My first computer was an Apple ][+; it was a wonderful little machine. I got it when I was 5 or 6 years old and started me on what has been a successful life in technology. Part of the reason I started to use a computer was as a compensation to my abysmally bad and slow handwriting. It was thought at the time that if I could type my work, I would learn faster. Did it work? I have no idea, but it did get me coding and typing at a very young age and at a point in time (early '80s) when very few people had computers. I graduated to an Apple //e and then a //c later on, but until right before college I still used those trusty machines.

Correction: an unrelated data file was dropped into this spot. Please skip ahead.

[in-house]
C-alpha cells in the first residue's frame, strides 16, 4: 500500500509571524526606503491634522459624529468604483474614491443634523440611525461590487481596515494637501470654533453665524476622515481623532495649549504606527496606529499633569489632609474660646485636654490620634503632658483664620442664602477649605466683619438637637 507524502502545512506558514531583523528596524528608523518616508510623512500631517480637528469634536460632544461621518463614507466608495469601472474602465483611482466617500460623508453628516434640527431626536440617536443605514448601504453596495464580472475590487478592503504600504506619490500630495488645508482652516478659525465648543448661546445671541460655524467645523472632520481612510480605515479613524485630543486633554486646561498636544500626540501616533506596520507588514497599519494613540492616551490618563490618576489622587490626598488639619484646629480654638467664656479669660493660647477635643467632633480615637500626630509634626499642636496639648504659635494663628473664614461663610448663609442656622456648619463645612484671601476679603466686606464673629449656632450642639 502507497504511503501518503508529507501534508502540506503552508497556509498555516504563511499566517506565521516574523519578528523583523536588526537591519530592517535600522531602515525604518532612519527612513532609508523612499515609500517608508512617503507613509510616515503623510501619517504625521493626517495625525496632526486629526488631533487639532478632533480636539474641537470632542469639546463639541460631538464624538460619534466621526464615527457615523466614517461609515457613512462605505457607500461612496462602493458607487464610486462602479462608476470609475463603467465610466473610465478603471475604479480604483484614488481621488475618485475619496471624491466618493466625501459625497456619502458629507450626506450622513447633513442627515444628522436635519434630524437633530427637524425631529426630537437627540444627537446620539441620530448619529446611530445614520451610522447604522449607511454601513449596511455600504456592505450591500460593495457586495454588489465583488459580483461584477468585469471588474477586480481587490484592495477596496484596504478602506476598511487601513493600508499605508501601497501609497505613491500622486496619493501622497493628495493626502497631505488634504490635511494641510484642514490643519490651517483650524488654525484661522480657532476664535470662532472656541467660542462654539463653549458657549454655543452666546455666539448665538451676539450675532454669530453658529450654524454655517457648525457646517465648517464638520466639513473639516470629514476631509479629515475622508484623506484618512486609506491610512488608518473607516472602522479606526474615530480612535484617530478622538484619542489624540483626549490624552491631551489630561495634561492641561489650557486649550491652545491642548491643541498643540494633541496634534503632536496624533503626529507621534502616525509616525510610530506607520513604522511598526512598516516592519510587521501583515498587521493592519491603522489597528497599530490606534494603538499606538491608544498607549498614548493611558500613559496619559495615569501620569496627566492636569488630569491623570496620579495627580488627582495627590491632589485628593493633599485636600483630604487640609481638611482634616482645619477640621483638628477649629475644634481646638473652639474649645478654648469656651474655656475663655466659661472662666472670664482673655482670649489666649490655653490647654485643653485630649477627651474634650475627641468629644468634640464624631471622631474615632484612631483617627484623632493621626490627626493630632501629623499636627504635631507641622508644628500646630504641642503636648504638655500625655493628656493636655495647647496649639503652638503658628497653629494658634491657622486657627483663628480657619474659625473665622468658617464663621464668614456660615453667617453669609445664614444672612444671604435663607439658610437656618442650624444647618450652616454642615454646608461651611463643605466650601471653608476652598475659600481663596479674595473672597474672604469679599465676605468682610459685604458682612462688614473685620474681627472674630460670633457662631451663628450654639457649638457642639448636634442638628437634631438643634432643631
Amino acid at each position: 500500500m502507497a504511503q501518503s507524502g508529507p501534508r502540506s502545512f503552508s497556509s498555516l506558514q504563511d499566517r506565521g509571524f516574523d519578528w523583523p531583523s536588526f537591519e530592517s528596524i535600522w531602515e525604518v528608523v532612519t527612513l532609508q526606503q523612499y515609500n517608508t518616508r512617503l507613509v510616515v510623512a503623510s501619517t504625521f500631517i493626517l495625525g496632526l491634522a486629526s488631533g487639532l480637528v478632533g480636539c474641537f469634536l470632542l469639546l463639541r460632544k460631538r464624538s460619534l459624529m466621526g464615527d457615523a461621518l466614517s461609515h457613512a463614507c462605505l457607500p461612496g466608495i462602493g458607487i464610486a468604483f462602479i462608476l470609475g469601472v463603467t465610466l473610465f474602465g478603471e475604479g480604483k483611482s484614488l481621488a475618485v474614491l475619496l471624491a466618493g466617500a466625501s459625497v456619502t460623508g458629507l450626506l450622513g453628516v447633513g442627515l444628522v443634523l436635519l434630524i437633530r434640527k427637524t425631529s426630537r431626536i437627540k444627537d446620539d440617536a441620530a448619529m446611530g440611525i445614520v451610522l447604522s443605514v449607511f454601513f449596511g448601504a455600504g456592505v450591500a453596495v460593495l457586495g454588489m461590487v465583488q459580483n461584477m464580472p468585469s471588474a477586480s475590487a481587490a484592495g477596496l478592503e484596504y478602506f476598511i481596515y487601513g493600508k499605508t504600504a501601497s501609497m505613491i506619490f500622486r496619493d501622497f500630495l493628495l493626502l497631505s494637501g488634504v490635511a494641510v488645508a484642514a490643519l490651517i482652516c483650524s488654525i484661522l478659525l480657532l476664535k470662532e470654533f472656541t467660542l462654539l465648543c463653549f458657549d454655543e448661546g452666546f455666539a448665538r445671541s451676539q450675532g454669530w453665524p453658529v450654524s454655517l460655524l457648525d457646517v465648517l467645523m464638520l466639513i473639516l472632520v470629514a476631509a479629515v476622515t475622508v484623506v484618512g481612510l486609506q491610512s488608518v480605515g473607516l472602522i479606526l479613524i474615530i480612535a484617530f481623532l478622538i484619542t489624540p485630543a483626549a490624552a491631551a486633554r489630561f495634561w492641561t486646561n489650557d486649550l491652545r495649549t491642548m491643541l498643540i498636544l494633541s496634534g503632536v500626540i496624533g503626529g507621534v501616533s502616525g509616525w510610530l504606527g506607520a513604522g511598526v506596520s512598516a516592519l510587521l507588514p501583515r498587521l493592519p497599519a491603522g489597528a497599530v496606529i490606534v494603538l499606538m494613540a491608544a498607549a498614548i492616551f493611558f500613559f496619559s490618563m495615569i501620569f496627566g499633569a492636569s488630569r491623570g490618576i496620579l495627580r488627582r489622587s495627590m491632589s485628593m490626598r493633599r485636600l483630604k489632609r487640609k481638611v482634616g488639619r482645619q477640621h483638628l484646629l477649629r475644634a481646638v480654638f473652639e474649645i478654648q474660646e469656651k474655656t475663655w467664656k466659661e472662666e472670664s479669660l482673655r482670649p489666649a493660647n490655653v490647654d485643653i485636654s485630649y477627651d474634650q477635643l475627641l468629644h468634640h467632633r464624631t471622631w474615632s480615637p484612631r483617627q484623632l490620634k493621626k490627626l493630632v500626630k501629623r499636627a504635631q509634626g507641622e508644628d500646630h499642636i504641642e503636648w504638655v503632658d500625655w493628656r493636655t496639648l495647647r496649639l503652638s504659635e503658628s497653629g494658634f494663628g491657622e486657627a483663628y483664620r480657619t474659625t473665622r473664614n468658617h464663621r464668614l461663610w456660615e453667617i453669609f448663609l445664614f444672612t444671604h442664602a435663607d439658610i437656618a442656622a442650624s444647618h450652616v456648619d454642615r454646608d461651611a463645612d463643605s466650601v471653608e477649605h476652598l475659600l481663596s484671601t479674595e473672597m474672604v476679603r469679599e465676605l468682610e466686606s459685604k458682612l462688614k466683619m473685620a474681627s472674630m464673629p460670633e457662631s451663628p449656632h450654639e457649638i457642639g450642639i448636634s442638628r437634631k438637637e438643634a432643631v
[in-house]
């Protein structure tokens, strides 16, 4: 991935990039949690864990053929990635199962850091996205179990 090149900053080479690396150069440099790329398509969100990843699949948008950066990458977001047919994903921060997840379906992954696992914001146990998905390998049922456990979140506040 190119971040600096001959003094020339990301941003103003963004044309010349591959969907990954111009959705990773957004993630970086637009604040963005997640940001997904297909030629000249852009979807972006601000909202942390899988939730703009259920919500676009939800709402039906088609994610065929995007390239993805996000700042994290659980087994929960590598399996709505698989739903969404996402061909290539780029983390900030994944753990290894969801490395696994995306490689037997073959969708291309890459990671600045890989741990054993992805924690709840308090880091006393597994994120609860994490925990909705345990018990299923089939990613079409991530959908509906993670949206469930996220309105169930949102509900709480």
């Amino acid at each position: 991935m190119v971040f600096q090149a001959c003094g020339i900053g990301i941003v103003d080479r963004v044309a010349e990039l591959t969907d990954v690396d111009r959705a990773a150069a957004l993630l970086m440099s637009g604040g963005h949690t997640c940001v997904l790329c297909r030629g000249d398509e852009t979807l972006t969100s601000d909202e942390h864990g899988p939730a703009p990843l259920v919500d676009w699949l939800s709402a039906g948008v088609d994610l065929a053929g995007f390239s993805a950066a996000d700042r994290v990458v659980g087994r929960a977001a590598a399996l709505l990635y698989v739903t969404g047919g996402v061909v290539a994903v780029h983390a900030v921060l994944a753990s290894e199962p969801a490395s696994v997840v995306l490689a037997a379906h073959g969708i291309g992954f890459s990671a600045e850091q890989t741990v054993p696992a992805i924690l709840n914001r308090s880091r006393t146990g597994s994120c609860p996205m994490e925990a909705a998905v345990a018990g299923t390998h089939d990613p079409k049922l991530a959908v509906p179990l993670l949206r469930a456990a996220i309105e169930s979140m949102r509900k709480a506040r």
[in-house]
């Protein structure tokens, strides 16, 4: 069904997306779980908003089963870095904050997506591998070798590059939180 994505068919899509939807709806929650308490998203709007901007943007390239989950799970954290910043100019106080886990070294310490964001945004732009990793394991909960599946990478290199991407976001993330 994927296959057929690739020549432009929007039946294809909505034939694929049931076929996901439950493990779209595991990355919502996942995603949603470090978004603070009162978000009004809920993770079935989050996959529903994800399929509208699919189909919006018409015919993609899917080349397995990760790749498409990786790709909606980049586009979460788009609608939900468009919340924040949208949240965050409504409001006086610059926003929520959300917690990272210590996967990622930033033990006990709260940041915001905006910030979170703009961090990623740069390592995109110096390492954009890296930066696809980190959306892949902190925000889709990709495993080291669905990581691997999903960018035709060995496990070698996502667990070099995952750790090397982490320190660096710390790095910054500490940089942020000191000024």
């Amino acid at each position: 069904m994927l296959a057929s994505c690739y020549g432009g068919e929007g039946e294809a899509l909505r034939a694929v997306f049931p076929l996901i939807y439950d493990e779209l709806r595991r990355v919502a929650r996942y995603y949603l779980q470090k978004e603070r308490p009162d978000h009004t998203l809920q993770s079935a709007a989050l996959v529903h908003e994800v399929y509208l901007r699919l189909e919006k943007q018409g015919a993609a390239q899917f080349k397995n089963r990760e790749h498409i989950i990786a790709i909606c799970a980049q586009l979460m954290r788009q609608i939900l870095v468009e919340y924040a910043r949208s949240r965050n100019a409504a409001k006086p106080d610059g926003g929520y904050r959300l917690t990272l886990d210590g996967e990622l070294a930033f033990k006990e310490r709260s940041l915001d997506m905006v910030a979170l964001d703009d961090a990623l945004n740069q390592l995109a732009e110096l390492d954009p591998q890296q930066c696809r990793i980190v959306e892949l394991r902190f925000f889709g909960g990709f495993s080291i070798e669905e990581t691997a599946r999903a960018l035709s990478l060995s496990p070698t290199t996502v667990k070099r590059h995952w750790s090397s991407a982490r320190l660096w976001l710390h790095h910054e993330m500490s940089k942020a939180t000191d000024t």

An advantage of doing things on computers is that I still have some of the files from those days. Well, the disks at any rate. So a few years back I bought what seems like a Frankenstein of technology, an expansion card for my //e (yes, I still have it) that will let you plug in a CF Card and make it appear like a hard drive (CFFA for Apple //e). This allowed me to transfer disk images of my 5.25 inch floppy disks onto more persistent and accessible storage media. While I played around with the files then, I didn't have a great way to get at the actual file contents as most of what I wrote was using Wordstar for CP/M which I could run via the Z80 expansion card I used to, but no longer, had. This morning however, I found a new emulator Virtual ][, that emulates that card as well as a printer that generates PDFs. So, I can now get easy access to all of my old files.